He also suggested choosing an opportune moment to have a conversation with your manager.

'Making a beeline straight for the executive team can make you look like an opportunistic social climber, so picking your moment is very important,' he said.

Other good questions to ask your boss at a social event:

Mr Golis said family, pets and holidays are all good subjects to discuss with your boss. Some questions include:

What's the best book you've read in the last year?

Are you going anywhere special this Christmas?

Have you got a pet? Or did you have one?

Source: Emotionalintelligencecourse.com

'Start off by having a conversation for five to 10 minutes about anything but work,' he added.

And if you're stuck for questions, the expert in emotional intelligence offers a reminder that everyone's favourite topic of conversation is themselves.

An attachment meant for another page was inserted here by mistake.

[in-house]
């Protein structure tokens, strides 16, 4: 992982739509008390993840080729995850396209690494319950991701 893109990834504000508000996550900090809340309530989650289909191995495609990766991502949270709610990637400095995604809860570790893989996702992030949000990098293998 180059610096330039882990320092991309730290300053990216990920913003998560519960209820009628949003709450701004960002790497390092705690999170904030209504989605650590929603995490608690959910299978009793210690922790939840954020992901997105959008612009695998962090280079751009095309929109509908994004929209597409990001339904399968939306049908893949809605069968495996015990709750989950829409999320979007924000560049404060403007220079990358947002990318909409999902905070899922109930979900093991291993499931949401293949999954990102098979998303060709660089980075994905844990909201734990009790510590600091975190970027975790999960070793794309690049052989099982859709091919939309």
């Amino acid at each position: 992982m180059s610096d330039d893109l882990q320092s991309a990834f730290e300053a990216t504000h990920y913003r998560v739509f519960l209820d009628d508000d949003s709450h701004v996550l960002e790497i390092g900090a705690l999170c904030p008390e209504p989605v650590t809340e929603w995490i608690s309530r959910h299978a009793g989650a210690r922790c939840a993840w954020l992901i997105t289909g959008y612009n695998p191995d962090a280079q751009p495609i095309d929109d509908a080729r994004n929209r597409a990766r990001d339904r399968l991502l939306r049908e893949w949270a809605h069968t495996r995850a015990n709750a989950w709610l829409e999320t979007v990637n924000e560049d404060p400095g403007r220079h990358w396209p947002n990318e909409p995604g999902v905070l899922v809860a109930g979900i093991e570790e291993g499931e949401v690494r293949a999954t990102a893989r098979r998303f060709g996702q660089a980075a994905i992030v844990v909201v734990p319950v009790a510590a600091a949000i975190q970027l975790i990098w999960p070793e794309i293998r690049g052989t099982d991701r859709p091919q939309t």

'Then you can perhaps steer the conversation more towards the office environment by asking them what their best decision was this year.

'Conversely, if you know the company hasn't had a great year, say it's been a big year and you're looking forward to next year.'

The idea isn't to get your know your boss as such, more to foster a more personal connection, Mr Golis outlined.

'Once you've got what you want out of the conversation with your manager, thank them for their time and leave them alone for the rest of the night.'

Christmas parties can be fraught, and in order to avoid any social gaffes or faux pas there are some important rules to follow

Christmas parties can be fraught, and in order to avoid any social gaffes or faux pas there are some important rules to follow

Speaking previously to Daily Mail Australia, founder and CEO of the Sydney School of Protocol,?Julie Lamberg-Burnet said Christmas parties can be fraught.

Etiquette expert Julie Lamberg-Burnet said Christmas parties can be fraught

Etiquette expert Julie Lamberg-Burnet said Christmas parties can be fraught